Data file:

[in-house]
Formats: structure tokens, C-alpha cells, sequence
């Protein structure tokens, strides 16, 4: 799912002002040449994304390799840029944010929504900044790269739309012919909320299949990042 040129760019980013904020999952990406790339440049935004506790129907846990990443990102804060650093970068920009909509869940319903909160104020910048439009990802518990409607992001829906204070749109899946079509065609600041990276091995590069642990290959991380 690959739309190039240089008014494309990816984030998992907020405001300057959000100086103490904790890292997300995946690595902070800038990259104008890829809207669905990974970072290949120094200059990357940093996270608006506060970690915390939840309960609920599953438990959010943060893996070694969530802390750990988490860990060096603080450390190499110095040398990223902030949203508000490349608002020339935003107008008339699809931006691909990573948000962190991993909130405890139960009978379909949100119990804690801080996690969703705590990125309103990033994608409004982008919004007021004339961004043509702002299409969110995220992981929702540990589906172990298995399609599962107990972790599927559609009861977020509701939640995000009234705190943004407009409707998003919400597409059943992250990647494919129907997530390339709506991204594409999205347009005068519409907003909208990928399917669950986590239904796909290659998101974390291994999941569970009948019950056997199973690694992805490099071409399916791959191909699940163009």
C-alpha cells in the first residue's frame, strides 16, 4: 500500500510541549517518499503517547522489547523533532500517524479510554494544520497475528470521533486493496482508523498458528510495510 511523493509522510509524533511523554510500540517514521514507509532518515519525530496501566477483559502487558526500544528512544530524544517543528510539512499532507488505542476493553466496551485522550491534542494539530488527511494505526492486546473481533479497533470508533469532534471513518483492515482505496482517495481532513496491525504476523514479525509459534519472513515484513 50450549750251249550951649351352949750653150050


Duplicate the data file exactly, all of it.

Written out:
[in-house]
Formats: structure tokens, C-alpha cells, sequence
């Protein structure tokens, strides 16, 4: 799912002002040449994304390799840029944010929504900044790269739309012919909320299949990042 040129760019980013904020999952990406790339440049935004506790129907846990990443990102804060650093970068920009909509869940319903909160104020910048439009990802518990409607992001829906204070749109899946079509065609600041990276091995590069642990290959991380 690959739309190039240089008014494309990816984030998992907020405001300057959000100086103490904790890292997300995946690595902070800038990259104008890829809207669905990974970072290949120094200059990357940093996270608006506060970690915390939840309960609920599953438990959010943060893996070694969530802390750990988490860990060096603080450390190499110095040398990223902030949203508000490349608002020339935003107008008339699809931006691909990573948000962190991993909130405890139960009978379909949100119990804690801080996690969703705590990125309103990033994608409004982008919004007021004339961004043509702002299409969110995220992981929702540990589906172990298995399609599962107990972790599927559609009861977020509701939640995000009234705190943004407009409707998003919400597409059943992250990647494919129907997530390339709506991204594409999205347009005068519409907003909208990928399917669950986590239904796909290659998101974390291994999941569970009948019950056997199973690694992805490099071409399916791959191909699940163009």
C-alpha cells in the first residue's frame, strides 16, 4: 500500500510541549517518499503517547522489547523533532500517524479510554494544520497475528470521533486493496482508523498458528510495510 511523493509522510509524533511523554510500540517514521514507509532518515519525530496501566477483559502487558526500544528512544530524544517543528510539512499532507488505542476493553466496551485522550491534542494539530488527511494505526492486546473481533479497533470508533469532534471513518483492515482505496482517495481532513496491525504476523514479525509459534519472513515484513 50450549750251249550951649351352949750653150050